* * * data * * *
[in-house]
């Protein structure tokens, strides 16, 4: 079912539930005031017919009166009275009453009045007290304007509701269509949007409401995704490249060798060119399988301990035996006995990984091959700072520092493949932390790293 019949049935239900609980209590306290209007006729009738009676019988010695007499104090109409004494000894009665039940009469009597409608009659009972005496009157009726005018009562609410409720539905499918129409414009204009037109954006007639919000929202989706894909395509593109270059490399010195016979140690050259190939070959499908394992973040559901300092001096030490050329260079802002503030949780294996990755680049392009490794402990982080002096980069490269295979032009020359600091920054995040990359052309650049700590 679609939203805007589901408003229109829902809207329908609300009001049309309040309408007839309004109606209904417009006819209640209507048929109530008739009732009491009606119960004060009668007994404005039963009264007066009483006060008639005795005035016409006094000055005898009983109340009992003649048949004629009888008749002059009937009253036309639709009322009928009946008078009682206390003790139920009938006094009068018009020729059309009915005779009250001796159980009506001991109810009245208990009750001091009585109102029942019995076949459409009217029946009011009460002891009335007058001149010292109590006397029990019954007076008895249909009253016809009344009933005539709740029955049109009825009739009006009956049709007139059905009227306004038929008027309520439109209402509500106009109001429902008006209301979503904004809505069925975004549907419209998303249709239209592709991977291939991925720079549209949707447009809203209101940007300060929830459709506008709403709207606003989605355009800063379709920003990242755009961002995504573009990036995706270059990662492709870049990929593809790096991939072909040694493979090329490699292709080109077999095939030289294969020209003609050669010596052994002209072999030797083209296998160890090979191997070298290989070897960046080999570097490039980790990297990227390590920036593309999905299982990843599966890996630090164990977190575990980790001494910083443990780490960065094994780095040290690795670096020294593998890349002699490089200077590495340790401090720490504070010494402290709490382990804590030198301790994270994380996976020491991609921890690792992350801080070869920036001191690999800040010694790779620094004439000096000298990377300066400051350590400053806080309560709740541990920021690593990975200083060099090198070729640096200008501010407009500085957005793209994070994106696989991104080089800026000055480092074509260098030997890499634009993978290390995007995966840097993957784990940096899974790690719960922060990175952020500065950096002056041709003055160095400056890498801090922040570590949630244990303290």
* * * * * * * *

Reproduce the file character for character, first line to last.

[in-house]
């Protein structure tokens, strides 16, 4: 079912539930005031017919009166009275009453009045007290304007509701269509949007409401995704490249060798060119399988301990035996006995990984091959700072520092493949932390790293 019949049935239900609980209590306290209007006729009738009676019988010695007499104090109409004494000894009665039940009469009597409608009659009972005496009157009726005018009562609410409720539905499918129409414009204009037109954006007639919000929202989706894909395509593109270059490399010195016979140690050259190939070959499908394992973040559901300092001096030490050329260079802002503030949780294996990755680049392009490794402990982080002096980069490269295979032009020359600091920054995040990359052309650049700590 679609939203805007589901408003229109829902809207329908609300009001049309309040309408007839309004109606209904417009006819209640209507048929109530008739009732009491009606119960004060009668007994404005039963009264007066009483006060008639005795005035016409006094000055005898009983109340009992003649048949004629009888008749002059009937009253036309639709009322009928009946008078009682206390003790139920009938006094009068018009020729059309009915005779009250001796159980009506001991109810009245208990009750001091009585109102029942019995076949459409009217029946009011009460002891009335007058001149010292109590006397029990019954007076008895249909009253016809009344009933005539709740029955049109009825009739009006009956049709007139059905009227306004038929008027309520439109209402509500106009109001429902008006209301979503904004809505069925975004549907419209998303249709239209592709991977291939991925720079549209949707447009809203209101940007300060929830459709506008709403709207606003989605355009800063379709920003990242755009961002995504573009990036995706270059990662492709870049990929593809790096991939072909040694493979090329490699292709080109077999095939030289294969020209003609050669010596052994002209072999030797083209296998160890090979191997070298290989070897960046080999570097490039980790990297990227390590920036593309999905299982990843599966890996630090164990977190575990980790001494910083443990780490960065094994780095040290690795670096020294593998890349002699490089200077590495340790401090720490504070010494402290709490382990804590030198301790994270994380996976020491991609921890690792992350801080070869920036001191690999800040010694790779620094004439000096000298990377300066400051350590400053806080309560709740541990920021690593990975200083060099090198070729640096200008501010407009500085957005793209994070994106696989991104080089800026000055480092074509260098030997890499634009993978290390995007995966840097993957784990940096899974790690719960922060990175952020500065950096002056041709003055160095400056890498801090922040570590949630244990303290």